One year ago, with two of my kids on their own now and my youngest in high school, I moved my office again—into the building that served as my dad’s art studio until he died. I love being in that space, and I’ve finally found a decent work-life balance. Over the years, I’ve learned plenty, and although many of these lessons are specific to me and the industry I work in, many of them apply across the board. So in celebration of 25 years of building my own life, I wanted to share 25 lessons I’ve learned, in no particular order.

  1. Don’t try to be something you’re not. Embrace who you are. Be real. Don’t exaggerate or puff yourself up. Authenticity makes up for a lot of other flaws. If you work at home, say so. Most people are jealous that you get to work from home, or that you’re able to set your own hours, or what have you.
  2. You’re in charge of “marketing” yourself. Figure out how you want to be known before people ask. “I own my own graphic design business, and I work from home.” For me it was important to establish that—not because it made me any less professional, but because my way of working was affected by my being at home. A client might hear my kids in the background. They might call while I’m at the grocery. But on the flip side, they also might send me a big project at 5 pm and have it waiting for them the next morning because I sometimes work crazy hours.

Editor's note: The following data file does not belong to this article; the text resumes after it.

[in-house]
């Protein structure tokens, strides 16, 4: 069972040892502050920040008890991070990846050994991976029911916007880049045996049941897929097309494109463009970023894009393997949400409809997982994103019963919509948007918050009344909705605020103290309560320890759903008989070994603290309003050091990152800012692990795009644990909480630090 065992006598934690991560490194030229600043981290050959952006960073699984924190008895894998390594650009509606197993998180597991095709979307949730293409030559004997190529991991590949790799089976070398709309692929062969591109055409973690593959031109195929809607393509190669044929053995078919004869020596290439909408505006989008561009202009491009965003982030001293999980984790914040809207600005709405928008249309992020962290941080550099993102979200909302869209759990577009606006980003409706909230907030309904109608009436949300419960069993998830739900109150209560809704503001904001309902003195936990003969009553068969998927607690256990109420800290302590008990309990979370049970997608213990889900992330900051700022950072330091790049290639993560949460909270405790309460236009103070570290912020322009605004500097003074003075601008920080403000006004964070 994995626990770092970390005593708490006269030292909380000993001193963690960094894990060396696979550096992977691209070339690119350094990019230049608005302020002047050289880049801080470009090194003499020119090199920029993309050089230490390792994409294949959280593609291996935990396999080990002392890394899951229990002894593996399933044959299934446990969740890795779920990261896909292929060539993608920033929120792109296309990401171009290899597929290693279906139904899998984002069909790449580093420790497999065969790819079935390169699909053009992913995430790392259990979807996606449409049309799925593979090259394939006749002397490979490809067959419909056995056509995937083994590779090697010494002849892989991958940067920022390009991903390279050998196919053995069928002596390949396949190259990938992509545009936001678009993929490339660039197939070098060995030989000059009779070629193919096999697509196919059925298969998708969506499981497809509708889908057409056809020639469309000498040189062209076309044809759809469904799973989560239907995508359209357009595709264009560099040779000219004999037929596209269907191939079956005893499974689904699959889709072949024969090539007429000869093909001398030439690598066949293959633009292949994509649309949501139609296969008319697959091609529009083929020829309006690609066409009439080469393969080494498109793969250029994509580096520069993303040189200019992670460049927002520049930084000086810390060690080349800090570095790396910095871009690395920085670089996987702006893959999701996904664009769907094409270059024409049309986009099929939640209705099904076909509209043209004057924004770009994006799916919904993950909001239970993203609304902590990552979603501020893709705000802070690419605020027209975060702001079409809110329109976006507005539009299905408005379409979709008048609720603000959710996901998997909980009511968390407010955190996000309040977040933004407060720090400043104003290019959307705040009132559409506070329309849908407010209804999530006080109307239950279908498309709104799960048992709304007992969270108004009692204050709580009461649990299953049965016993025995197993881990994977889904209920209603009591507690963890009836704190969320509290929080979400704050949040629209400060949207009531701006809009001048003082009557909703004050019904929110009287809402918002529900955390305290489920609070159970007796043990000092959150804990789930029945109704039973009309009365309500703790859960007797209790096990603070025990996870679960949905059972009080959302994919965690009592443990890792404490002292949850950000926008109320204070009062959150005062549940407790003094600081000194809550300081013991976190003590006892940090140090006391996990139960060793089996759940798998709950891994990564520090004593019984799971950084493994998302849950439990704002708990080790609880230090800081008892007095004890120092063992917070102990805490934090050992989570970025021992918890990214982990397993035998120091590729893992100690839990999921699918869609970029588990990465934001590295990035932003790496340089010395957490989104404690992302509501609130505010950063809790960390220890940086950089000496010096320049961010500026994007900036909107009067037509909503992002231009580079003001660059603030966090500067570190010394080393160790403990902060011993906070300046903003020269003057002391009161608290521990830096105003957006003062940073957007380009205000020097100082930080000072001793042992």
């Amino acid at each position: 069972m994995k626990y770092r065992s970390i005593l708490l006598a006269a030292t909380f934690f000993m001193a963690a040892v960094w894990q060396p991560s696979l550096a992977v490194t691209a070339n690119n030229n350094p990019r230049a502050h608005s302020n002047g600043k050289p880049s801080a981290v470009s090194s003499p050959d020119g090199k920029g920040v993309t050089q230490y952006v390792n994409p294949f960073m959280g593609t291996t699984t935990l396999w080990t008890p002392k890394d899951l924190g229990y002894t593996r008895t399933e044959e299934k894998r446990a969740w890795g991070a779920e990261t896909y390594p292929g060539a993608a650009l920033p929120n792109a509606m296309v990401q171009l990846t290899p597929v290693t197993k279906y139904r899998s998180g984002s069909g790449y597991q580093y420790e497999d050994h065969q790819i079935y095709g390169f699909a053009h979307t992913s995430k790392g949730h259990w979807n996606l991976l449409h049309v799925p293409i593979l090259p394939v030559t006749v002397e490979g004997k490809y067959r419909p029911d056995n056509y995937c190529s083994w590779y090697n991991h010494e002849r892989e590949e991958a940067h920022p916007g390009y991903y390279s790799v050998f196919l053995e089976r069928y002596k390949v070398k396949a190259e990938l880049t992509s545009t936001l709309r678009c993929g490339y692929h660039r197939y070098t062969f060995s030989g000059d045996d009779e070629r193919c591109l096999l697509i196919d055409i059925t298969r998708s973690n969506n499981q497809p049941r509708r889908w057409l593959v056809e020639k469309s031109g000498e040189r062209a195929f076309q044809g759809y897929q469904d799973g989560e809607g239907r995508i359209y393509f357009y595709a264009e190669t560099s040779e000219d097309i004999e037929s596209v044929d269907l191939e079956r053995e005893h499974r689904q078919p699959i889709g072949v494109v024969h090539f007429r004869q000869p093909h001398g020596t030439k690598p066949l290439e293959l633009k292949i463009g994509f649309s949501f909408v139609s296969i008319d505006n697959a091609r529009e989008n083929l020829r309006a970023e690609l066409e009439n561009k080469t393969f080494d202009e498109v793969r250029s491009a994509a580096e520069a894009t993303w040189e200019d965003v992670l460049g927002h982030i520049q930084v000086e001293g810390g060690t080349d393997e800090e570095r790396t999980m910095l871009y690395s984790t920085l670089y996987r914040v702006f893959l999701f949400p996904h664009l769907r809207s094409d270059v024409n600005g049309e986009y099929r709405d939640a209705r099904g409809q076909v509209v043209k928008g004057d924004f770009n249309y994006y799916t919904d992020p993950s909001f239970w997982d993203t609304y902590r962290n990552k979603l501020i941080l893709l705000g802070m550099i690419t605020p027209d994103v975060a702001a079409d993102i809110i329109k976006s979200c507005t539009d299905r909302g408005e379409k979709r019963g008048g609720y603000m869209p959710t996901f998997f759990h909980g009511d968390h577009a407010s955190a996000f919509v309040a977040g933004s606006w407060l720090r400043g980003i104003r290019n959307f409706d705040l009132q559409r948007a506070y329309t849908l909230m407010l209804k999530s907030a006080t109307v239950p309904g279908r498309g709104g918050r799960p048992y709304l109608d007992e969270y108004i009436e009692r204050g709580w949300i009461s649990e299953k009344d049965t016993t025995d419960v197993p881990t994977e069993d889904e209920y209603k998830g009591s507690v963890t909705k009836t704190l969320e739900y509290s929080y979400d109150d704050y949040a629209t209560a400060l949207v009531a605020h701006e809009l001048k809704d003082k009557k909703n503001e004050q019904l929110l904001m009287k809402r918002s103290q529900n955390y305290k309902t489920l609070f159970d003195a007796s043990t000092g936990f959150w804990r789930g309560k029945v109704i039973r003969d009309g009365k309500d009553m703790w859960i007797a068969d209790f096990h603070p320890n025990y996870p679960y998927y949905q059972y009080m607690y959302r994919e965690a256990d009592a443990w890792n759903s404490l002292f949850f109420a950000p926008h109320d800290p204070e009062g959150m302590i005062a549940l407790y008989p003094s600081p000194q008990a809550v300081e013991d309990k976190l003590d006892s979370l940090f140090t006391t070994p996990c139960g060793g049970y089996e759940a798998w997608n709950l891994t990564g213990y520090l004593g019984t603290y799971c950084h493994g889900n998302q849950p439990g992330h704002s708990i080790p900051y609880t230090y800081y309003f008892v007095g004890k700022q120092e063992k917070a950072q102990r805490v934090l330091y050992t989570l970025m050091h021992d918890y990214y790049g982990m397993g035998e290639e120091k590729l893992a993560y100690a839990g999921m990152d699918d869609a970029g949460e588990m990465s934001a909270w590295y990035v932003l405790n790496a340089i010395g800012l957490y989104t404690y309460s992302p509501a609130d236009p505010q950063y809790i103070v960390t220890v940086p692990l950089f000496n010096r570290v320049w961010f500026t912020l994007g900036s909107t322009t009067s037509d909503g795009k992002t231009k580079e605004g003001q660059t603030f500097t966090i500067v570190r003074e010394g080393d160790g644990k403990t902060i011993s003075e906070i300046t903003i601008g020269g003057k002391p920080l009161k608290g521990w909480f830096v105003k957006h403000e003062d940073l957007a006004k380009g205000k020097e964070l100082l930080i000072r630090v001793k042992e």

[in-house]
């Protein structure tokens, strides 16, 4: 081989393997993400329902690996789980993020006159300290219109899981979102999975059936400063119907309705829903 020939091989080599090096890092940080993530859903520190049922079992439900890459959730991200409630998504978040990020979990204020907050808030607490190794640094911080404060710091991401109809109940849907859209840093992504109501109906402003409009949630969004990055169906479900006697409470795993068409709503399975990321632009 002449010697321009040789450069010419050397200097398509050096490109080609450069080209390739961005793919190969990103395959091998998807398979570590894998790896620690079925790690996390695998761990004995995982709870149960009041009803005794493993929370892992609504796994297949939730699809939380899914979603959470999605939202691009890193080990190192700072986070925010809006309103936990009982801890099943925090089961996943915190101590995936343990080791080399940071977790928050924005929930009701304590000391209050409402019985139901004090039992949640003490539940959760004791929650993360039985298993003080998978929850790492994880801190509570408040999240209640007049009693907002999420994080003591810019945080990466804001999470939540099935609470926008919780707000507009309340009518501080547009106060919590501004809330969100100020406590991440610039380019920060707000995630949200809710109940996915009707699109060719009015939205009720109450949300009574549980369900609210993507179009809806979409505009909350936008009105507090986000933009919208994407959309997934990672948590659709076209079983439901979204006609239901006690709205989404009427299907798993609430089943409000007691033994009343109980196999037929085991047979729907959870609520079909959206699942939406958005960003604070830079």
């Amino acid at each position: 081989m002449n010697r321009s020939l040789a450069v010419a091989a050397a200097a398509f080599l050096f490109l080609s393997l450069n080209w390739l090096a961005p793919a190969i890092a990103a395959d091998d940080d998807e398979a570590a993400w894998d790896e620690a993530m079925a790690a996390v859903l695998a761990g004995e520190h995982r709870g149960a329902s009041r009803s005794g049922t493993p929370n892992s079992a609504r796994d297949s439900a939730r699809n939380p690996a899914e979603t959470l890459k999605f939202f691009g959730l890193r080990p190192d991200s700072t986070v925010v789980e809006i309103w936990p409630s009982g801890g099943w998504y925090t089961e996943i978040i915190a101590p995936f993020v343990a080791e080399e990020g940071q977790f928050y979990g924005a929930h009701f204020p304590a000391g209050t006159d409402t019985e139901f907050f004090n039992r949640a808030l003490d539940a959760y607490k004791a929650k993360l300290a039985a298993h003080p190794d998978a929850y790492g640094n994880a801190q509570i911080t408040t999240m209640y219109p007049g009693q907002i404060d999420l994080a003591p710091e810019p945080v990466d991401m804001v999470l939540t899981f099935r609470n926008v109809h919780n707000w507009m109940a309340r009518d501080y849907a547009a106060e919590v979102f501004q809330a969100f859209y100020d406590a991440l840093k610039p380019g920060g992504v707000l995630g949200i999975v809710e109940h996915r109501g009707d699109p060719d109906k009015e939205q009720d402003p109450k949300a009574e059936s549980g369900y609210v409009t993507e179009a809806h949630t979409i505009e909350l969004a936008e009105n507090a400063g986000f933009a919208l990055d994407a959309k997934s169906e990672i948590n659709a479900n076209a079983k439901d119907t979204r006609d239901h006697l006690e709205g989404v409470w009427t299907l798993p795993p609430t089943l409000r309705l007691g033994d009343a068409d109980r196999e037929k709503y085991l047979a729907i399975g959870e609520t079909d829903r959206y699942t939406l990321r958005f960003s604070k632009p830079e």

3. Just because you’re self-employed doesn’t mean you’re less of a professional. Don’t act like it or be embarrassed. Working from home, working for yourself, is a legit way to do it.
  4. Put on makeup. Get dressed. Put on shoes. Go “in” to the office. Many people who work from home love the fact that they don’t have to do these things, but honestly, when I don’t, I feel unprofessional. When I get ready for the day, I feel like I’m on equal footing with the client… especially now that some of my clients like video calling.
  5. You don’t have to apologize when asking for payment. You earned it. The client agreed to it. It’s yours, so don’t be embarrassed to remind them when the payment is late. You don’t owe them reasons why you need the money—that isn’t any of their business. But getting paid is a crucial part of being in business, and they have to understand that.
  6. Just because you work from home or have a flexible schedule, you are not obligated to “volunteer” for anything and everything. If you want to volunteer, having a flexible schedule is one of the perks, so go for it. But if you don’t, don’t accept any perceived pressure from others about it.
  7. If you do want to volunteer, find ways to volunteer that tie in to your particular skill set. For instance, I don’t volunteer to chaperone groups of teenagers or work behind the scenes at a production my kids are in—but you need a t-shirt or an ad or a program designed? I’m your girl. These are legitimate ways to contribute, and they come with the added benefit of being able to do them on your own time.